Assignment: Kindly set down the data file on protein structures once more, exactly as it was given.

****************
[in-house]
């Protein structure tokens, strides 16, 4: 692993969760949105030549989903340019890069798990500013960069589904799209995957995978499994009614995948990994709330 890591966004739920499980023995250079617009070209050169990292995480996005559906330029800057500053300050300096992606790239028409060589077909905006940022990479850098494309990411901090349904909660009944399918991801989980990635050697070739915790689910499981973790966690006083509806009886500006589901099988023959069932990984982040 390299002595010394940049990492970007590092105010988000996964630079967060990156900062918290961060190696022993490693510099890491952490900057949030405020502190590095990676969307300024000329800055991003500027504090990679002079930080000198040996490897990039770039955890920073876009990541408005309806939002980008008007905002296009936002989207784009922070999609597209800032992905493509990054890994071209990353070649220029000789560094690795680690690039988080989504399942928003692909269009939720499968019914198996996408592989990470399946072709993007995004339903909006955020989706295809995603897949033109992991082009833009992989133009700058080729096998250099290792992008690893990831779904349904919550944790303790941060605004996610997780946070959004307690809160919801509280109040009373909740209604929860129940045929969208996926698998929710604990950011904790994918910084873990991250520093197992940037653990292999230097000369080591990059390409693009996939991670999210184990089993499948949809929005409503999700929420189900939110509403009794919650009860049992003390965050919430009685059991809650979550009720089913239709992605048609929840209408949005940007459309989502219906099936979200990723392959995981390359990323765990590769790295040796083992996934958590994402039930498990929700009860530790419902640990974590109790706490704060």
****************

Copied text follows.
[in-house]
């Protein structure tokens, strides 16, 4: 692993969760949105030549989903340019890069798990500013960069589904799209995957995978499994009614995948990994709330 890591966004739920499980023995250079617009070209050169990292995480996005559906330029800057500053300050300096992606790239028409060589077909905006940022990479850098494309990411901090349904909660009944399918991801989980990635050697070739915790689910499981973790966690006083509806009886500006589901099988023959069932990984982040 390299002595010394940049990492970007590092105010988000996964630079967060990156900062918290961060190696022993490693510099890491952490900057949030405020502190590095990676969307300024000329800055991003500027504090990679002079930080000198040996490897990039770039955890920073876009990541408005309806939002980008008007905002296009936002989207784009922070999609597209800032992905493509990054890994071209990353070649220029000789560094690795680690690039988080989504399942928003692909269009939720499968019914198996996408592989990470399946072709993007995004339903909006955020989706295809995603897949033109992991082009833009992989133009700058080729096998250099290792992008690893990831779904349904919550944790303790941060605004996610997780946070959004307690809160919801509280109040009373909740209604929860129940045929969208996926698998929710604990950011904790994918910084873990991250520093197992940037653990292999230097000369080591990059390409693009996939991670999210184990089993499948949809929005409503999700929420189900939110509403009794919650009860049992003390965050919430009685059991809650979550009720089913239709992605048609929840209408949005940007459309989502219906099936979200990723392959995981390359990323765990590769790295040796083992996934958590994402039930498990929700009860530790419902640990974590109790706490704060």